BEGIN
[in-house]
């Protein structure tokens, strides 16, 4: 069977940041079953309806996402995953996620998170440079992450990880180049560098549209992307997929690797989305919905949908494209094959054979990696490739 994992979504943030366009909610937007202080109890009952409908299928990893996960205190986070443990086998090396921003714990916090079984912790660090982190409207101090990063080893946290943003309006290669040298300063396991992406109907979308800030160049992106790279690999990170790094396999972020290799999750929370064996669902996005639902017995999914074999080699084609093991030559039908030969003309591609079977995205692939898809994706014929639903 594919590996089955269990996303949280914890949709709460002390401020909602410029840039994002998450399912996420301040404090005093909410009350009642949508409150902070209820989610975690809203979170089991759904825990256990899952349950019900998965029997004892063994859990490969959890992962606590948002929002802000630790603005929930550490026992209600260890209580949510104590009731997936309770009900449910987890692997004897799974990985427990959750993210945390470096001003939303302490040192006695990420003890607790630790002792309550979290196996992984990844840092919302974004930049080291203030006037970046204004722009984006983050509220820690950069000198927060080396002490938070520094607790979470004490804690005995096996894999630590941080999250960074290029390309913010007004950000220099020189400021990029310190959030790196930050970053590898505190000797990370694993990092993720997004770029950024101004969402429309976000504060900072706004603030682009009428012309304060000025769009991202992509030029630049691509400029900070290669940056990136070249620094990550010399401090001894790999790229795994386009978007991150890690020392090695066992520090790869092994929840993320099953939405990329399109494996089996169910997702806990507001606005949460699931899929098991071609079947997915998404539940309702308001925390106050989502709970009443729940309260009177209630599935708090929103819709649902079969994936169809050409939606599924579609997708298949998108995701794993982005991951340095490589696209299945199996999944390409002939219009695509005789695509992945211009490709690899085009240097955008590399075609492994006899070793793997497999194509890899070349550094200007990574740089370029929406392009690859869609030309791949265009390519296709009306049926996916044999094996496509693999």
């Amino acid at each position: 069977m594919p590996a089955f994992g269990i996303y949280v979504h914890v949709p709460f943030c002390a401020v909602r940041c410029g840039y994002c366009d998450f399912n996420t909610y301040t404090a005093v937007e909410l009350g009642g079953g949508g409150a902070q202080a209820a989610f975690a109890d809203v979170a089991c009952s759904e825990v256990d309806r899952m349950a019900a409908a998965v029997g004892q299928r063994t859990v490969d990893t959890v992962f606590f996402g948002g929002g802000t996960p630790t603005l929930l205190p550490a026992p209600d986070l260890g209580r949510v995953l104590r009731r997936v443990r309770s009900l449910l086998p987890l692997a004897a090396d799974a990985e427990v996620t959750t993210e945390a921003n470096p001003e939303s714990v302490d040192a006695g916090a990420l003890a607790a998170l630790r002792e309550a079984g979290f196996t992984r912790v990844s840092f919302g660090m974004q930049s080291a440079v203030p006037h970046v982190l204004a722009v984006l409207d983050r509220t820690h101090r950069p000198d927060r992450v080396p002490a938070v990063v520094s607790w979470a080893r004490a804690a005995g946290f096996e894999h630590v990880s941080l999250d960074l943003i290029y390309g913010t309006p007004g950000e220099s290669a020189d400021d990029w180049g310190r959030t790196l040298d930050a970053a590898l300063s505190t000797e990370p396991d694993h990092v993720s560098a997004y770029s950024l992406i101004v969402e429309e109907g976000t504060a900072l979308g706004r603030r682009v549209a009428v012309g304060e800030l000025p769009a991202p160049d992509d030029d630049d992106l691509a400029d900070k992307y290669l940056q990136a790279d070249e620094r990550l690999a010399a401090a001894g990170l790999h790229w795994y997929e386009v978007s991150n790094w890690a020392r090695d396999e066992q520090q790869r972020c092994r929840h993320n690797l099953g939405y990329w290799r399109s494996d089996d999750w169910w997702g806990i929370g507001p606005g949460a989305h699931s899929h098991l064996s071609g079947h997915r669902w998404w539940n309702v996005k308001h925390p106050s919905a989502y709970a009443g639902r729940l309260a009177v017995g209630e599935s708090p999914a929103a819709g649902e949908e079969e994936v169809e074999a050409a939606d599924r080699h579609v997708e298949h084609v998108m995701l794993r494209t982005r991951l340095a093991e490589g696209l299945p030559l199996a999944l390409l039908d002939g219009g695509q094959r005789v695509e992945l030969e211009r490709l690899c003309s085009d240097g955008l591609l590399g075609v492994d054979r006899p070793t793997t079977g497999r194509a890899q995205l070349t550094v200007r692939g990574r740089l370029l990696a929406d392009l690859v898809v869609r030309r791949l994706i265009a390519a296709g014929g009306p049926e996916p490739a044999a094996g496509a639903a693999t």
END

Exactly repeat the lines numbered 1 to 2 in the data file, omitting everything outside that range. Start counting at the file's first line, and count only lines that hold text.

[in-house]
């Protein structure tokens, strides 16, 4: 069977940041079953309806996402995953996620998170440079992450990880180049560098549209992307997929690797989305919905949908494209094959054979990696490739 994992979504943030366009909610937007202080109890009952409908299928990893996960205190986070443990086998090396921003714990916090079984912790660090982190409207101090990063080893946290943003309006290669040298300063396991992406109907979308800030160049992106790279690999990170790094396999972020290799999750929370064996669902996005639902017995999914074999080699084609093991030559039908030969003309591609079977995205692939898809994706014929639903 594919590996089955269990996303949280914890949709709460002390401020909602410029840039994002998450399912996420301040404090005093909410009350009642949508409150902070209820989610975690809203979170089991759904825990256990899952349950019900998965029997004892063994859990490969959890992962606590948002929002802000630790603005929930550490026992209600260890209580949510104590009731997936309770009900449910987890692997004897799974990985427990959750993210945390470096001003939303302490040192006695990420003890607790630790002792309550979290196996992984990844840092919302974004930049080291203030006037970046204004722009984006983050509220820690950069000198927060080396002490938070520094607790979470004490804690005995096996894999630590941080999250960074290029390309913010007004950000220099020189400021990029310190959030790196930050970053590898505190000797990370694993990092993720997004770029950024101004969402429309976000504060900072706004603030682009009428012309304060000025769009991202992509030029630049691509400029900070290669940056990136070249620094990550010399401090001894790999790229795994386009978007991150890690020392090695066992520090790869092994929840993320099953939405990329399109494996089996169910997702806990507001606005949460699931899929098991071609079947997915998404539940309702308001925390106050989502709970009443729940309260009177209630599935708090929103819709649902079969994936169809050409939606599924579609997708298949998108995701794993982005991951340095490589696209299945199996999944390409002939219009695509005789695509992945211009490709690899085009240097955008590399075609492994006899070793793997497999194509890899070349550094200007990574740089370029929406392009690859869609030309791949265009390519296709009306049926996916044999094996496509693999």